One of the things I've always said was that we came here to "give" them democracy. Even in the dark days my only consolation was that it was about freedom and democracy. After what I saw today, and having forgotten our own history and revolution, this was arrogance. People are not given freedom and democracy -- they take it for themselves. The Anbaris deserve this credit.

Today I step down as the dictator, albeit benevolent, of Anbar Province. Today the Anbaris took it from me. I am ecstatic. It was a privilege to be part of it, to have somehow in a small way to have helped make it happen.

Semper Fi.

Kelly

---end---

(*) Or simply handed to Matt with my best regards, as he's looking like he's about to have a coronary in the middle of your briefing the next time you tell him that policy is under review...(chuckle).

I know you usually would defer him to the Pentagon for such things, but in this case it simply comes through a concerned Dipnote contributor who does his research.

Figured the press would appreciate getting the details.

I know I did.

Kelly S.
|
Texas, USA
February 5, 2009

Kelly S. in Texas writes:

Hi Robert,

We just posted an article, "Top 50 Foreign Policy Blogs" (http://www.mastersincriminaljustice.com/blog/2009/top-50-foreign-policy-...). I thought I'd bring it to your attention in case you think your readers would find it interesting.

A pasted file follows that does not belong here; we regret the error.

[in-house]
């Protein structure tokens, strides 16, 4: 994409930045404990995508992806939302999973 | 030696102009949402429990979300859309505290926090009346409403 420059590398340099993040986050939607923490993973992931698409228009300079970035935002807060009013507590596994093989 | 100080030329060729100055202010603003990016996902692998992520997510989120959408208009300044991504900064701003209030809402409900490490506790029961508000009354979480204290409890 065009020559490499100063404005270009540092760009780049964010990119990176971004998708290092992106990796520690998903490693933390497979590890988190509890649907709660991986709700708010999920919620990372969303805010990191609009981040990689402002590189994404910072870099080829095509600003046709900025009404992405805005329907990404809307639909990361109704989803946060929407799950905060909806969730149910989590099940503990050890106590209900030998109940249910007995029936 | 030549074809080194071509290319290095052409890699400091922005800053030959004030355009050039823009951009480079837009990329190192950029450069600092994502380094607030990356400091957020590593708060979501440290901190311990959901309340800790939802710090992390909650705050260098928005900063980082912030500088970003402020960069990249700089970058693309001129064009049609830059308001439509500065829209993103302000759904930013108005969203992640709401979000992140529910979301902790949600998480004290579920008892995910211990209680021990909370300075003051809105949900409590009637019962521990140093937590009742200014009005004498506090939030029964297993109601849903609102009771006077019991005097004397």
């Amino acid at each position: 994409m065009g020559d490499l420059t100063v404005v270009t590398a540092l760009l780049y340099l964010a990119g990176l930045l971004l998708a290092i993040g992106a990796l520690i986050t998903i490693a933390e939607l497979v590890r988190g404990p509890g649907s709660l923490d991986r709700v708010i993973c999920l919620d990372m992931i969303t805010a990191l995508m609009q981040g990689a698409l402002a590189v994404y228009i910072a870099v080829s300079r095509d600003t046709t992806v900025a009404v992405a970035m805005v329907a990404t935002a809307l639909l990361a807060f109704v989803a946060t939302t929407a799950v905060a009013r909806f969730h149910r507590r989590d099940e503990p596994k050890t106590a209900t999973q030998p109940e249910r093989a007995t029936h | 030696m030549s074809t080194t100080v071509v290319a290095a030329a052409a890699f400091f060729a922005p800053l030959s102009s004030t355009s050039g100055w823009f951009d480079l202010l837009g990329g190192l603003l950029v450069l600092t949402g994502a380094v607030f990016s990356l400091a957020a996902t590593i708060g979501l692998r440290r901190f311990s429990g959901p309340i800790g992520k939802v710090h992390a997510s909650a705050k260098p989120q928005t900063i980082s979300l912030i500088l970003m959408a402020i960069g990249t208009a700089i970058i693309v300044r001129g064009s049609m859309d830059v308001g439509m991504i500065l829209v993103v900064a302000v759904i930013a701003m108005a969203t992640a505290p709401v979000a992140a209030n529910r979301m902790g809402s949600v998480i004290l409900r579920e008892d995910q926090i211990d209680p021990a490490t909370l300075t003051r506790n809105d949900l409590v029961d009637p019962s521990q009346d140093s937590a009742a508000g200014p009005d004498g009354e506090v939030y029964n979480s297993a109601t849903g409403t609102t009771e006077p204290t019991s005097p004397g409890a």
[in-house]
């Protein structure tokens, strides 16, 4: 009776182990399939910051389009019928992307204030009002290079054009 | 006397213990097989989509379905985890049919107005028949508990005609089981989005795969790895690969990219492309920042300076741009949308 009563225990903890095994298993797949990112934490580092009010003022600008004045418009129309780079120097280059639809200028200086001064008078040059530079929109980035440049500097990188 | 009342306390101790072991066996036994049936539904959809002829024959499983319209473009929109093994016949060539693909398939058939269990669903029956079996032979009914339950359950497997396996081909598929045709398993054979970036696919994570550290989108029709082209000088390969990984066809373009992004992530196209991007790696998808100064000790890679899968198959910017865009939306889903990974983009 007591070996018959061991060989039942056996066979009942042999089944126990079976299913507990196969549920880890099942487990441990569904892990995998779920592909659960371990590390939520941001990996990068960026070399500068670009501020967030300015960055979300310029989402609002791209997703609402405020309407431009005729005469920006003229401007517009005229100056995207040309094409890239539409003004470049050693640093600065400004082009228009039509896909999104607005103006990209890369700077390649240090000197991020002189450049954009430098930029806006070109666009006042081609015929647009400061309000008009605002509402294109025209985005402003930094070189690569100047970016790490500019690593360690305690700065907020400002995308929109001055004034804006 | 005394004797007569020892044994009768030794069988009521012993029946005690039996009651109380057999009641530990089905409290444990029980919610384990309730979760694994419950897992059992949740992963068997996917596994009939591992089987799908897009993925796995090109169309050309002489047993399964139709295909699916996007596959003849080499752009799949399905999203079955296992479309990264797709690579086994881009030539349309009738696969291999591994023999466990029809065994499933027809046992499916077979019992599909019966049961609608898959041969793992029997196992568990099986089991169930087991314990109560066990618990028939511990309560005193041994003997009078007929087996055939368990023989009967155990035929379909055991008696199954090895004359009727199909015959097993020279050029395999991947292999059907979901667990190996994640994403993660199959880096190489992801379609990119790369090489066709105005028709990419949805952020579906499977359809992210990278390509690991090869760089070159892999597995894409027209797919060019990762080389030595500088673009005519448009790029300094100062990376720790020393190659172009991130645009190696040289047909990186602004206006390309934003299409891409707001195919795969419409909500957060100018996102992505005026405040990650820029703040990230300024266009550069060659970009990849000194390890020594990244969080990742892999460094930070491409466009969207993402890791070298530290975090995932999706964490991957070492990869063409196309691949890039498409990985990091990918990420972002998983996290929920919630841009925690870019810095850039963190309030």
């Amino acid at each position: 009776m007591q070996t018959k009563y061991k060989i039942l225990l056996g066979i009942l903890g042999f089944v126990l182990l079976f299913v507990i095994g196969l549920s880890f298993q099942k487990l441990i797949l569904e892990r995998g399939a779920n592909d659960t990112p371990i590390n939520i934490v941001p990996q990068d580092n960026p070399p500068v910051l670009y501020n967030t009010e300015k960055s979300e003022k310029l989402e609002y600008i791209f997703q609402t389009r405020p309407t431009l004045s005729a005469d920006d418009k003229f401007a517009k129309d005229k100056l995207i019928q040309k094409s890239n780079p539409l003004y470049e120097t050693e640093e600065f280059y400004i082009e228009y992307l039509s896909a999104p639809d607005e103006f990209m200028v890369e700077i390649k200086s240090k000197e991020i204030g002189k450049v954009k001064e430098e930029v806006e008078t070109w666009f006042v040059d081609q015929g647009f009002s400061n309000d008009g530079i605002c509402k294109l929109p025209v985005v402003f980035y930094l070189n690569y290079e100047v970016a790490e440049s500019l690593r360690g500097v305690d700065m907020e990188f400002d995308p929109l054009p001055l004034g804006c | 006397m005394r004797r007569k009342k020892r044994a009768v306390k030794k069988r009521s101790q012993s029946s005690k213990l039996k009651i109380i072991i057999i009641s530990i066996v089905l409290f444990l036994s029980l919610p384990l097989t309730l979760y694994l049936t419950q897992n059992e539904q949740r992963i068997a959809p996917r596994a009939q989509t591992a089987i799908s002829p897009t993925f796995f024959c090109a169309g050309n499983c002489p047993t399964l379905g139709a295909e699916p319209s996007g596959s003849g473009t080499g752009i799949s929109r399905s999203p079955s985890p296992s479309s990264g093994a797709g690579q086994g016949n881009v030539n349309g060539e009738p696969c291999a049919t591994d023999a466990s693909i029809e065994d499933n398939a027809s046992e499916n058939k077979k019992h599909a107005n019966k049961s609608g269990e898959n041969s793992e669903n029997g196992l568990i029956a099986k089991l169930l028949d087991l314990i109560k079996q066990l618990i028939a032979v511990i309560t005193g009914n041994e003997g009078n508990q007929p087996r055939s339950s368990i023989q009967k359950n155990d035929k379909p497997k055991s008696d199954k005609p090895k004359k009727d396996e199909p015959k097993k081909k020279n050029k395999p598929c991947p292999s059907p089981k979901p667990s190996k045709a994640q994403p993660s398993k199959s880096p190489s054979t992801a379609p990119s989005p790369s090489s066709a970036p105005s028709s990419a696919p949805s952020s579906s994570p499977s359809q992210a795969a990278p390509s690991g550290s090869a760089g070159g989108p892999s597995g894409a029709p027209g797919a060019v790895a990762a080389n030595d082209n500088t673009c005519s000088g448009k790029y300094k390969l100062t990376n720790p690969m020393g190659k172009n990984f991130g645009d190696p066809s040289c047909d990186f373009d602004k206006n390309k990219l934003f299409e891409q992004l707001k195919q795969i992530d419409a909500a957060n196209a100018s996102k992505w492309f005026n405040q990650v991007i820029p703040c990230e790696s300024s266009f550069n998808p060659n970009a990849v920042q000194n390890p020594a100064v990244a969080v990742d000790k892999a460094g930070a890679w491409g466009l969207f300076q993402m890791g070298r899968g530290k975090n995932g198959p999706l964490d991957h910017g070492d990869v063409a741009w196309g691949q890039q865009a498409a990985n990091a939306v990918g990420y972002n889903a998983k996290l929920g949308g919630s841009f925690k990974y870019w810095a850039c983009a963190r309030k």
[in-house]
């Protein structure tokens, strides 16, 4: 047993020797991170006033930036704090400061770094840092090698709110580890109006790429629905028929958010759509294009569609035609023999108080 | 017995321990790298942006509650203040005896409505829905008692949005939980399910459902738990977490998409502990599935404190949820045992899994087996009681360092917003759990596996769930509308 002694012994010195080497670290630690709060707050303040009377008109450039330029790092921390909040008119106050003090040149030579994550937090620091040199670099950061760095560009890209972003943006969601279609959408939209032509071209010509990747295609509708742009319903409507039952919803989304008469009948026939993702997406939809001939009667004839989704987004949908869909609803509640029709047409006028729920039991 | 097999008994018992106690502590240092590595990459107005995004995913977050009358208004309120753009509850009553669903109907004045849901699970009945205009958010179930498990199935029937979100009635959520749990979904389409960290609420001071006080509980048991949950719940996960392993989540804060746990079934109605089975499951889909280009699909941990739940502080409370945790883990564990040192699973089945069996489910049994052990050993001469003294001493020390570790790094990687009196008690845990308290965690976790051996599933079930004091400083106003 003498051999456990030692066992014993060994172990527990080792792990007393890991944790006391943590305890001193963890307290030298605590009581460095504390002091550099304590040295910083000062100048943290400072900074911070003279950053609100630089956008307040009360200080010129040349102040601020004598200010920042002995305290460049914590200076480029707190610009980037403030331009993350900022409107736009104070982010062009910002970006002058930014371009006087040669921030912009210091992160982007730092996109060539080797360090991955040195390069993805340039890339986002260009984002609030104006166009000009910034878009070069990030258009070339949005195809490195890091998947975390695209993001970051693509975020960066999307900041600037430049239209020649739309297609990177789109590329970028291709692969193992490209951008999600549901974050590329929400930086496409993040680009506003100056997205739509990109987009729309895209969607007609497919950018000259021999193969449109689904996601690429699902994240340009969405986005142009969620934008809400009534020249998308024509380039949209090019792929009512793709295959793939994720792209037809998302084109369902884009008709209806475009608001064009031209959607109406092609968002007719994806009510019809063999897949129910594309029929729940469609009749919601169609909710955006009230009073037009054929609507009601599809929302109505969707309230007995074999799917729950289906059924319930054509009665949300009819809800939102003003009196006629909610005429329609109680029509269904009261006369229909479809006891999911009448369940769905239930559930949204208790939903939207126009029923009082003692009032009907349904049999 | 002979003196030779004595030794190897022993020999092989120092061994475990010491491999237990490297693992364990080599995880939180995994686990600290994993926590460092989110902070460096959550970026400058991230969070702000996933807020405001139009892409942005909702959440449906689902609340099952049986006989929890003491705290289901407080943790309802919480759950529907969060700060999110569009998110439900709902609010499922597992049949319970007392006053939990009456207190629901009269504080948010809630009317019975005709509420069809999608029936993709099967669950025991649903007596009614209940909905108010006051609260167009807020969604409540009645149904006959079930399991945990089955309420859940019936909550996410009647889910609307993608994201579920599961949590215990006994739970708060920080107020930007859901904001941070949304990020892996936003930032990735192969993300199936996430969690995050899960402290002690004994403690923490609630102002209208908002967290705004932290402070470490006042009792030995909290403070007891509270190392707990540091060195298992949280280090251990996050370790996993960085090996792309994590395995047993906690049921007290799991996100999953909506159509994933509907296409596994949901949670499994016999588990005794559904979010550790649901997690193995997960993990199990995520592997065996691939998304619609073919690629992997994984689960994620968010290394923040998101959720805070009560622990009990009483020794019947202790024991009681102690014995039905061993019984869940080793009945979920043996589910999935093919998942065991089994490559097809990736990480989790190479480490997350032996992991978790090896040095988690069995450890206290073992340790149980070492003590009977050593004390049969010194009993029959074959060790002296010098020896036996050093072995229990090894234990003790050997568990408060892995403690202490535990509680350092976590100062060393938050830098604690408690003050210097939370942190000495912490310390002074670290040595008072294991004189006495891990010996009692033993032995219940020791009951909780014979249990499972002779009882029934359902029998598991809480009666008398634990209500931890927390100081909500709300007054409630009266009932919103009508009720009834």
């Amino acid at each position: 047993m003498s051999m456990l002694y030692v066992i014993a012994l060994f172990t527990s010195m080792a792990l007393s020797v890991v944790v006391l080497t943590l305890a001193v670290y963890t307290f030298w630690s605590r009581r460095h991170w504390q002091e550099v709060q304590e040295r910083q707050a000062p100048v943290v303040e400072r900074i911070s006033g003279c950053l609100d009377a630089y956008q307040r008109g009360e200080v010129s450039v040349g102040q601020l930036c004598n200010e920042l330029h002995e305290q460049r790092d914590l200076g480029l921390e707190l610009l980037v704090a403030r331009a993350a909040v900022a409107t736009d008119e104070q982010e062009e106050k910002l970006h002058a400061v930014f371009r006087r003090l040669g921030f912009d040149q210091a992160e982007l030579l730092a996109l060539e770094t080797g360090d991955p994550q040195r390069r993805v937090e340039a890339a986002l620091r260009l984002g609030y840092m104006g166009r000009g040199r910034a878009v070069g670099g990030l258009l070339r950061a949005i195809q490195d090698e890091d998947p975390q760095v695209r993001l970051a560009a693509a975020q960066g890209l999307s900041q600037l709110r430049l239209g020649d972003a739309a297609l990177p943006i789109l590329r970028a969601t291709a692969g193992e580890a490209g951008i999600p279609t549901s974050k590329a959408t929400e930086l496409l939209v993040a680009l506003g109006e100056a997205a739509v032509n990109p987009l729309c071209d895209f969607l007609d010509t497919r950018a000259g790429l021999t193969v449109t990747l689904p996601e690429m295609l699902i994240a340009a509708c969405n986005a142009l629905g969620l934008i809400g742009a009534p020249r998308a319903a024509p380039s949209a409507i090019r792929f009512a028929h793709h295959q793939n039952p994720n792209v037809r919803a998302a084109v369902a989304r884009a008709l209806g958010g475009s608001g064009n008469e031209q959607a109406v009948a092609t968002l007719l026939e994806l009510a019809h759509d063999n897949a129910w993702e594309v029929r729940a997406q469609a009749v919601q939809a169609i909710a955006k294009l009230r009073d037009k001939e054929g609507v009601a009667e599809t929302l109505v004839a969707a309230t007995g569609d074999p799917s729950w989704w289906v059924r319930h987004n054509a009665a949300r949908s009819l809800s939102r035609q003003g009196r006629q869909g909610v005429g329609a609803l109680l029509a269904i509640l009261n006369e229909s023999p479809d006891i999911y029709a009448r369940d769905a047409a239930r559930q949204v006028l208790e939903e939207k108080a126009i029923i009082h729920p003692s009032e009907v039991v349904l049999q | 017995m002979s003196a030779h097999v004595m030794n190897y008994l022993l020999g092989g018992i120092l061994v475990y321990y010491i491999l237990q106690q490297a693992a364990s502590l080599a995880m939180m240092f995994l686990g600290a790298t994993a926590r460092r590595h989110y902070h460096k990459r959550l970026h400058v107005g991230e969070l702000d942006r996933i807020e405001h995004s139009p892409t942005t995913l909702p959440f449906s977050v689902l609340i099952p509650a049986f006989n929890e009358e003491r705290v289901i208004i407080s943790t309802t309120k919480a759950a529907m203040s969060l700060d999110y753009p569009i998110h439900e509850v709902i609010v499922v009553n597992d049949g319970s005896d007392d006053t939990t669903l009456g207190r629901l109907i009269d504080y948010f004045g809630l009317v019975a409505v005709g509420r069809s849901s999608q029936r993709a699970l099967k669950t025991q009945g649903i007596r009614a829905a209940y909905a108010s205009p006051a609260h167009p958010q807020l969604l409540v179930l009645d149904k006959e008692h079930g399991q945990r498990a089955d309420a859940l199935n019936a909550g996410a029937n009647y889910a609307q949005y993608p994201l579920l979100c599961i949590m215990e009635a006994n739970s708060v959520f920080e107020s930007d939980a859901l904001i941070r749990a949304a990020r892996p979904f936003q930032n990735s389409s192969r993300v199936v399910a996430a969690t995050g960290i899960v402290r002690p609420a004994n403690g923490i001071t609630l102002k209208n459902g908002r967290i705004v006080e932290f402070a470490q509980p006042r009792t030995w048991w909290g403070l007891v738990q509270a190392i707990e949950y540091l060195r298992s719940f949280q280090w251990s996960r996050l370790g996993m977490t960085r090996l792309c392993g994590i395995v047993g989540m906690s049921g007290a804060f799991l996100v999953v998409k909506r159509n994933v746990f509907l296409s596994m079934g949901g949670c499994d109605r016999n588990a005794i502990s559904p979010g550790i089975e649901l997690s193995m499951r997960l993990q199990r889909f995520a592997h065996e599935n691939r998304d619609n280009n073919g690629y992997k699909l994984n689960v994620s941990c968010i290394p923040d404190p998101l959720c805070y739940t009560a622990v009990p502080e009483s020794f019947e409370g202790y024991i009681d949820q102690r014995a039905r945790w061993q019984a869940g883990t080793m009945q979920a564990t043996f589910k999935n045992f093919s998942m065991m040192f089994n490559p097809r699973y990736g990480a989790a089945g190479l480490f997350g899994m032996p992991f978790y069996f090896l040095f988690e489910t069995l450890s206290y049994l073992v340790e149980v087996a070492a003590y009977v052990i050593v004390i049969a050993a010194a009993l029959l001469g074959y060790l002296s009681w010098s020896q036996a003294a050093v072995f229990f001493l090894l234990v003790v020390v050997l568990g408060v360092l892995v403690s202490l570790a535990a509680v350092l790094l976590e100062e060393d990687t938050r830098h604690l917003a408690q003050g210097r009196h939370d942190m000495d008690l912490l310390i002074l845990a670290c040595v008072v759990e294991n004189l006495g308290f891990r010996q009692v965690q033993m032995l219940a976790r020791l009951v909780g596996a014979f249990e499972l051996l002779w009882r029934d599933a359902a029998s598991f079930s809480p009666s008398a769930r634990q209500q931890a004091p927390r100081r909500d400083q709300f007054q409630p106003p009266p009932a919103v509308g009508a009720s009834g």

I am happy to let you know that your site has been included in this list.

Either way, thanks for your time!

Zharkov
|
United States
February 6, 2009

Zharkov in U.S.A. writes:

One suggestion I have is that when a post is to be omitted or censored because it raises embarrassing questions or discloses some inconvenient facts, it would be nice to have that post acknowledged in some manner to show it had been read but rejected.

A simple entry would do, such as,

@ Eric in New Mexico, post rejected as too obsequious for publication.

This way, we can learn the boundaries of our 1st Amendment on the blog.

DipNote Bloggers write:

@ Zharkov in U.S.A. -- We appreciate your participation on the blog. This is an open forum. Please review the blog's comment policy.

Eric
|
New Mexico, USA
February 10, 2009

Eric in New Mexico writes:

@ Dipnote bloggers: I appreciate you helping Zharkov get with the program. I'd hate to see him booted off site for consistantly being himself, as he offers me seemingly unlimited opportunity to make valid points in debate.

On the other hand,

How obsequious can I get? Let me count the ways...AHA! here's one!

I will certainly be most happy to be of service to the Dipnote bloggers of the world and take Zharkov out back to the woodshed to teach him some manners any time you'all like.

Please can I, Huh? Pretty please? PLEEEEEEEZE say YES,....LOL!

But go ahead if you must. Launch him to the moon, see what I care..,..(chuckle).

Some things are best addressed with mirth.

If you've blogged as long as I have on Foreign Affairs subjects, one becomes perpetually ammused by inane commentary directed on a personal level.

And that's all I have to say about that....

Kirk
|
Kentucky, USA
February 8, 2009

Kirk in Kentucky writes:

Secretary of State Clinton? What a sham. This was totally her prize for dropping out of the presidential race. She wasn't qualified to be president, what would make her such a good leader for directing the entire foreign policy division?